Although the similarities are obvious, Hunt for the Ring isn’t just a chase and deduction game like Scotland Yard (Ravensburger), the first of the hidden movement games. Each side has access to special cards that can aid them. Part of the skill in this game is working out how to deploy these cards to best advantage. For example, Frodo can place out onto numbered locations ally tokens that block the Nazgul from travelling through that spot without halting and spending an action to eliminate that ally.
The Nazgul have some basic movement and search actions that they can always take but they additionally roll special dice and can take one of the actions that are indicated by their die rolls. Typically, their sorcery cards may dish out corruption. This is recorded on a corruption track and gives the Nazgul their way of winning the game (Frodo loses if his corruption is maxed out). Using the ring symbol on a die, the Nazgul can use their power of perception to quiz the Ringbearer by naming a section of the board and asking if Frodo is within that sector. Obviously, players are expected to be honest in their reply. At least, that’s true in Part 1 of the game…
In each part, Frodo only has 16 turns to get to his destination and if he chooses too convoluted a route he will simply not have enough moves to make it. That means the likelihood is that the Nazgul will find Frodo’s location at least once before he reaches his objective. However, catching the Ringbearer is not the end of the game. If the Nazgul have his location, they must take a hunt action (sword face of the die). This forces an encounter which will involve more card play and a probable rise in the Ringbearer’s corruption. This makes Hunt for the Ring a cat and mouse game where the four cats are playing with and wearing down their prey rather than leaping in for an immediate outright kill.
Great components; shame about the rules
The components in Hunt for the Ring are great (especially the minis: with different sculpts for each of the four Nazgul). Sadly, the rules aren’t as clear and well presented as they should be. Everything is there, but you have to look to find it. That makes this game less accessible than it should be for new players.
And be warned that, though it is nowhere near as complex as War of the Ring, Hunt for the Ring is still a step up in complexity from most previous hidden movement games. Don’t get me wrong; it’s not difficult to play once you’ve finally navigated your way through the rulebook, but the balancing of its use of cards and the opportunity to develop an attrition strategy forcing an opponent to burn through their cards make this more of a gamers’ game than if it had been a simple hunt and find chase game.
On the plus side, this added complexity doesn’t just make Hunt for the Ring a better hidden movement game, it also adds markedly to player’s engagement with the theme. The player taking the Ringbearer’s actions isn’t merely sneaking and skulking but he is having to use his allies to hinder the Nazgul’s progress and maybe plant red herrings that divert them from his path.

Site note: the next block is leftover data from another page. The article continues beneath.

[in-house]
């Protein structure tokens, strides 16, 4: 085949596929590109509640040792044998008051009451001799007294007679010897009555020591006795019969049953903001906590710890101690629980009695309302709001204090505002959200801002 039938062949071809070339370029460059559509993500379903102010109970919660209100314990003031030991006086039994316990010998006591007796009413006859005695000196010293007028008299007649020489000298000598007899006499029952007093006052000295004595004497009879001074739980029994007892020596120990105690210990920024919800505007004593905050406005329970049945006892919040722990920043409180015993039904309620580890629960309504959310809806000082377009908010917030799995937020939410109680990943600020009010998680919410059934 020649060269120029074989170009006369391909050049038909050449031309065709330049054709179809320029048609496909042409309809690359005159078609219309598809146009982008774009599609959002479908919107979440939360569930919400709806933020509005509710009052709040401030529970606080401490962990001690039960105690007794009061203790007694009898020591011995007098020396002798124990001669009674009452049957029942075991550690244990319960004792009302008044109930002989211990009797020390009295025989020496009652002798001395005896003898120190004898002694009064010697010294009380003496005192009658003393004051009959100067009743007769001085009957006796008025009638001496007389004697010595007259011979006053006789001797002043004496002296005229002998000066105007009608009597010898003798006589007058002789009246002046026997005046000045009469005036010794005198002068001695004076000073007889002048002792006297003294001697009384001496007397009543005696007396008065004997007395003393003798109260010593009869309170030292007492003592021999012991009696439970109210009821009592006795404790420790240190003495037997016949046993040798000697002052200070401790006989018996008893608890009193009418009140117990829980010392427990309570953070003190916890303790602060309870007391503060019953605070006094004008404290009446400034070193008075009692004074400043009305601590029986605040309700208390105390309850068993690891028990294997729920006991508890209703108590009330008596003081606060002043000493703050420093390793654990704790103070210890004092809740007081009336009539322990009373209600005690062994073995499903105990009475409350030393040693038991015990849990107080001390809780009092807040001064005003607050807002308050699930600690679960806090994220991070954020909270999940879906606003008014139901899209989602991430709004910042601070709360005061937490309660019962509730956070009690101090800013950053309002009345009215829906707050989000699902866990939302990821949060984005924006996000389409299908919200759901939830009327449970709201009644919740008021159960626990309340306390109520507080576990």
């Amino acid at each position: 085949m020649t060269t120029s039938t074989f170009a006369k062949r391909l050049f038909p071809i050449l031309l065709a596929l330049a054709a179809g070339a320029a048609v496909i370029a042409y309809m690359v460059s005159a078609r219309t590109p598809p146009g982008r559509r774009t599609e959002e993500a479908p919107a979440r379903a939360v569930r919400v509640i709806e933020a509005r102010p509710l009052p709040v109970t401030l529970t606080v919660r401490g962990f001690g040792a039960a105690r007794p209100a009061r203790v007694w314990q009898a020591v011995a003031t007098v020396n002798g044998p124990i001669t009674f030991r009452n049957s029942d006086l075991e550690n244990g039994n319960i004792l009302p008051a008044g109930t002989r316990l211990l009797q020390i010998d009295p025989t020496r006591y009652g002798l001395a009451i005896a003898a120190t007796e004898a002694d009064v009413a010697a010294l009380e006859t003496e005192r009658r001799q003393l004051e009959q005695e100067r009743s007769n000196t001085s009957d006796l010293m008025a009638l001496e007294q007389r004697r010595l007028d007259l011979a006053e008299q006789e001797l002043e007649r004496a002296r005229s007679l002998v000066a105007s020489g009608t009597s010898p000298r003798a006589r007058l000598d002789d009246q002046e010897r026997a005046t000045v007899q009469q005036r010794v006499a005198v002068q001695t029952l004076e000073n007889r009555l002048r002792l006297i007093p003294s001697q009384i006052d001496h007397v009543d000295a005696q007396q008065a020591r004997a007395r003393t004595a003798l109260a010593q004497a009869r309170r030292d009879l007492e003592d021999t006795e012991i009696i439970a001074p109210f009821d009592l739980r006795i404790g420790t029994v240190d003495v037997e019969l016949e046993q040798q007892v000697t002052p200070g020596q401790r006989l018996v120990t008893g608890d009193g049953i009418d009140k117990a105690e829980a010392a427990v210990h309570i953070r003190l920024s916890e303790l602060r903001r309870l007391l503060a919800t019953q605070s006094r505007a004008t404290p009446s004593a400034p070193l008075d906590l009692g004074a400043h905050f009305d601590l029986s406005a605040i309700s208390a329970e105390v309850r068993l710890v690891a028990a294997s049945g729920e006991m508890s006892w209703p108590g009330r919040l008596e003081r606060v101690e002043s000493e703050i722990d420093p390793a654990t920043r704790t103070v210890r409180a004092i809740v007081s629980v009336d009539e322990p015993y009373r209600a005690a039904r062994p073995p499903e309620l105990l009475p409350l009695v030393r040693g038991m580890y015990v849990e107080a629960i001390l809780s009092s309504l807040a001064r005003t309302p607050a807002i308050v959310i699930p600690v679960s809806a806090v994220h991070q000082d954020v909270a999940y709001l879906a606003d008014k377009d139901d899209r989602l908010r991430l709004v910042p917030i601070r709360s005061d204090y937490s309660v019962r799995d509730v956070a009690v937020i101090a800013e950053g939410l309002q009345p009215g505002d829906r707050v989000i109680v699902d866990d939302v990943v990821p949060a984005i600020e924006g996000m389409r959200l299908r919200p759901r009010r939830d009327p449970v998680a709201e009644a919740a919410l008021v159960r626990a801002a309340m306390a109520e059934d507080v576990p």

Savour your Precious victory
Given the context of the game, I can’t help but think that the designers missed an opportunity to do something really different here. It would have been intriguing to have added Gollum into this game as a second hidden movement player… Maybe I should pitch my rules for that to the publishers as a future expansion?
Nevertheless, if you are a Lord of the Rings fan, this is a game that is certain to appeal to you. Whichever side you play, you’ll find you swiftly slide into role, and Hunt for the Ring is a game that maintains a level of excitement throughout. It is quite well balanced overall between the two sides, so tension is sustained throughout both parts. As a result, the eventual victory, whether for Frodo or for the Nazgul, feels like a genuine achievement at the end. If you do happen to find, however, that the game is proving too easy for one side or the other, the rules offer some practical suggestions for tweaking the resources players start with.
If you enjoy hidden movement games, then you’ll want to check Hunt for the Ring out even of you are otherwise quite agnostic about the Lord of the Rings theme. In my view, the game is not quite as much fun as Last Friday – another hidden movement game, from the same publishers, even more dripping with theme – but it offers a tense and exciting gameplay experience.
With a better rulebook, it would have scored higher, but even with its rulebook handicap, Hunt for the Ring still deserves a 6/10 score.
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Selwyn has been playing, collecting and writing about board games for more years than he readily admits to. He has written about and reviewed games for Games & Puzzles, Spielbox and Tabletop Gaming, and his Board's Eye View page on Facebook includes short reviews and commentary on both old and new games.